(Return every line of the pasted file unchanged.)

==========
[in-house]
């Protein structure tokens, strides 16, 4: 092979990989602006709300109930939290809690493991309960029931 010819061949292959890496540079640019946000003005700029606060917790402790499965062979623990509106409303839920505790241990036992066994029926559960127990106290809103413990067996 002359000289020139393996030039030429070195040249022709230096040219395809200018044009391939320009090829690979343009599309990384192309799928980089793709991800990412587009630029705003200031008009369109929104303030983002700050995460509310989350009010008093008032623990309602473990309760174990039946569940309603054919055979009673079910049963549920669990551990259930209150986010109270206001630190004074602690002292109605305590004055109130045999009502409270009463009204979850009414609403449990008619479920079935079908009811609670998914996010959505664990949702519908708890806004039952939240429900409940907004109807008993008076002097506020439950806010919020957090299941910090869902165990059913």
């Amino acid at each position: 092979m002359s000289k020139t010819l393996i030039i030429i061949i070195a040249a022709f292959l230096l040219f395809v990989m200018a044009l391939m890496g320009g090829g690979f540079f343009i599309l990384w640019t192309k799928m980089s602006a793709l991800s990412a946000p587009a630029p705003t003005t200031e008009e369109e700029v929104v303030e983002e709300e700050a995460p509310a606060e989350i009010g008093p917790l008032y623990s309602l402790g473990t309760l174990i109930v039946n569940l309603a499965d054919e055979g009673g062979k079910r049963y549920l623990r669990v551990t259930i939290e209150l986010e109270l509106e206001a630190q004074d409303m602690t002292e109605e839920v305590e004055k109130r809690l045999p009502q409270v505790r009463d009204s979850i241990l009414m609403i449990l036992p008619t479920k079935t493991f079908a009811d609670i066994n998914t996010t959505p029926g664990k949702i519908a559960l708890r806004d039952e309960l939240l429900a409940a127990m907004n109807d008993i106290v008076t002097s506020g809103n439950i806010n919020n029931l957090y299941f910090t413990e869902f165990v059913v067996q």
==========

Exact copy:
[in-house]
């Protein structure tokens, strides 16, 4: 092979990989602006709300109930939290809690493991309960029931 010819061949292959890496540079640019946000003005700029606060917790402790499965062979623990509106409303839920505790241990036992066994029926559960127990106290809103413990067996 002359000289020139393996030039030429070195040249022709230096040219395809200018044009391939320009090829690979343009599309990384192309799928980089793709991800990412587009630029705003200031008009369109929104303030983002700050995460509310989350009010008093008032623990309602473990309760174990039946569940309603054919055979009673079910049963549920669990551990259930209150986010109270206001630190004074602690002292109605305590004055109130045999009502409270009463009204979850009414609403449990008619479920079935079908009811609670998914996010959505664990949702519908708890806004039952939240429900409940907004109807008993008076002097506020439950806010919020957090299941910090869902165990059913």
């Amino acid at each position: 092979m002359s000289k020139t010819l393996i030039i030429i061949i070195a040249a022709f292959l230096l040219f395809v990989m200018a044009l391939m890496g320009g090829g690979f540079f343009i599309l990384w640019t192309k799928m980089s602006a793709l991800s990412a946000p587009a630029p705003t003005t200031e008009e369109e700029v929104v303030e983002e709300e700050a995460p509310a606060e989350i009010g008093p917790l008032y623990s309602l402790g473990t309760l174990i109930v039946n569940l309603a499965d054919e055979g009673g062979k079910r049963y549920l623990r669990v551990t259930i939290e209150l986010e109270l509106e206001a630190q004074d409303m602690t002292e109605e839920v305590e004055k109130r809690l045999p009502q409270v505790r009463d009204s979850i241990l009414m609403i449990l036992p008619t479920k079935t493991f079908a009811d609670i066994n998914t996010t959505p029926g664990k949702i519908a559960l708890r806004d039952e309960l939240l429900a409940a127990m907004n109807d008993i106290v008076t002097s506020g809103n439950i806010n919020n029931l957090y299941f910090t413990e869902f165990v059913v067996q």